How to Keep Learning New Things Even If You’re Crazy Busy
There’s work– from projects to product launches, meetings, and conferences– on top of family, errands, chores around the house, finances, and don’t forget those unexpected events that come up at just the right time to screw with it all.
If you’re crazy busy, but you know that you need to find time to keep learning, how do you make it happen?
Develop a passion for learning. If you do, you will never cease to grow.
– Anthony J. D’Angelo
Chances are, you’ve probably already tried to make learning a regular part of your life, at least here and there, and it didn’t work out.
Occasionally, you’ll be motivated enough to pick up a book, take an online course, or attend a class only to drop off shortly thereafter.
I’ve had the same issues in the past and, while there are certain tricks, it really comes down to a few core steps if you’re really serious about making learning a regular part of your self-development.
The reality is, the most successful people in the world are that way, in part, because they prioritize learning. In fact, they’re constantly learning about their craft and work feverishly to master every aspect of it.
This is the hard part of this strategy to swallow. There’s really no other way to say it– the most successful people in the world prioritize learning and are crazy about consuming more knowledge that helps them either grow personally or master their craft.
Before you can ever hope to make time for learning consistently, you need to treat learning with a certain level of importance. You need to carve out daily time for learning, like an appointment you can’t miss. If it’s not important enough for you to do this, and you’re already crazy busy, it’s just not going to happen. That’s the truth.
Now that you know the truth about the situation, you might be wondering, “That sounds great and all, but how exactly do I prioritize learning?”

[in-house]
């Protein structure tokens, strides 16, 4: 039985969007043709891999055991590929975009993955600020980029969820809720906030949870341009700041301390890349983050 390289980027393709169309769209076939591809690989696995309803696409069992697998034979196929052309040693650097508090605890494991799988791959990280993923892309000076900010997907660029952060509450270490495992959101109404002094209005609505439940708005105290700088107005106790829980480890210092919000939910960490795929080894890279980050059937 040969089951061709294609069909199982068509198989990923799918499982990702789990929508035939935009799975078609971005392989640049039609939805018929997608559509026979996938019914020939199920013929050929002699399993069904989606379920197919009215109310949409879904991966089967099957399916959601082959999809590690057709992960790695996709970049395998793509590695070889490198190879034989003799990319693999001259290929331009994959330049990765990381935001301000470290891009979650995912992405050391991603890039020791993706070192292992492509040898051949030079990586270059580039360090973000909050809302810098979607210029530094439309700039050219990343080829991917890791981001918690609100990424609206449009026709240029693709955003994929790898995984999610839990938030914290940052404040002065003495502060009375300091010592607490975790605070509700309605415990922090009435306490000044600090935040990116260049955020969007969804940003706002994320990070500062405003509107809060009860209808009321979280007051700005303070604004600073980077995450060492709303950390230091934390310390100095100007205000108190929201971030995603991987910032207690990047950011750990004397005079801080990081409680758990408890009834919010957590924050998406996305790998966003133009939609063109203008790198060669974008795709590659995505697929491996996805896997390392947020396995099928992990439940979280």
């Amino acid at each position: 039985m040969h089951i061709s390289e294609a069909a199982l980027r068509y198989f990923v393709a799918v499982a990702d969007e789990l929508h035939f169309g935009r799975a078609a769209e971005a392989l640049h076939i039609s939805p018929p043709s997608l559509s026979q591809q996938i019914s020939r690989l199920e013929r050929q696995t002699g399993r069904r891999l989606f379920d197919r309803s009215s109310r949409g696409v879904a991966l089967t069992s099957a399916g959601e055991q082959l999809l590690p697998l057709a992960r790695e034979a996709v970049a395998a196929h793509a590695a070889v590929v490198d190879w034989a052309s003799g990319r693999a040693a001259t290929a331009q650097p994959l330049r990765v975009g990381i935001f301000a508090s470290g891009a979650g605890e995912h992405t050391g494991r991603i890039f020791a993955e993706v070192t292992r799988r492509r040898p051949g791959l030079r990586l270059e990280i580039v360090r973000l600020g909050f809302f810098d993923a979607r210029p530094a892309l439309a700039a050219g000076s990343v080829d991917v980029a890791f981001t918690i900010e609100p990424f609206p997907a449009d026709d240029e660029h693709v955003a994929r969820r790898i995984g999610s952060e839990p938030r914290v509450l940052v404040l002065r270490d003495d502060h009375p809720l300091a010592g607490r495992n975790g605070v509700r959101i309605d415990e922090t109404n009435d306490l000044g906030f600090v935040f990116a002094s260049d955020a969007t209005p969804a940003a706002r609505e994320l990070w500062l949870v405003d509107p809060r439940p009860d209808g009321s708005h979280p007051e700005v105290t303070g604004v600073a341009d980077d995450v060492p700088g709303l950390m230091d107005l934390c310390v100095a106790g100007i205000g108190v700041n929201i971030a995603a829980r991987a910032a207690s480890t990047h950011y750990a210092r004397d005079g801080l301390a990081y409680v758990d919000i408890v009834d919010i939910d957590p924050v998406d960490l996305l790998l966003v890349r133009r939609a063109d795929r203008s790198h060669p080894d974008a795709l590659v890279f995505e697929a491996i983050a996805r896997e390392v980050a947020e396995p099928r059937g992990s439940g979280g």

You’d be right to think that just reading about someone telling you to prioritize learning doesn’t mean you’re going to follow through with it. For that, you need to shift the way you think. Specifically, you need to connect the learning and mastering of your craft directly with your personal success.
If you can successfully create this kind of connection, you’ll prioritize learning automatically with little effort. And you’ll stick with it long-term.
How exactly do you do that? Take time to think about what learning has done for you in the past. What did you learn in the past that has helped you now? What would your life and career look like if you hadn’t learned it? Now, think about the new things you can learn and what they can do for your future.
The idea is you want to draw a very clear connection between learning and real-world results. The more you can create this connection in your mind, the more likely you’ll be to go through with (and stick to) the behavior.
Optimize your learning system with podcasts, audiobooks, and online note taking
Now that you’ve connected the learning and mastering of your craft with realizing your definition of success, you need to establish a system that optimizes your ability to absorb the greatest amount of information in a given period of time.
Personally, a system based around a combination of podcasts and audiobooks along with online note taking (particularly voice recorded notes) with something such as Evernote is the most effective system I’ve found by far.
First, jump on Audible and make a list of some of the best books on your chosen subject. Next, head to iTunes or wherever you would listen to podcasts, search based on topic, do a few test listens, and pick the podcasts you like the most based on your subject.
Next, pick one or two optimal times for listening. The best I’ve found by far is while driving, assuming you commute to and from work each day. Pick your audiobooks/podcasts in advance for that day and listen from beginning to end on your drive to and from work. For most people, this will give you at least one hour of listening each day, allowing you to get through one book or more per week or a dozen or so podcasts.
However, that’s just the half of it. You want to make sure you’re absorbing the information as you go, so make sure you have a system for note-taking implemented.
My suggestion? Download the Evernote app on your phone and use the audio note feature to record notes for every book and podcast you listen to. When you get home, take just a few short minutes to organize and review those notes.
If you follow this system, you’ll be able to implement an effective system for learning on a recurring basis while you’re going about your day, making it optimally efficient.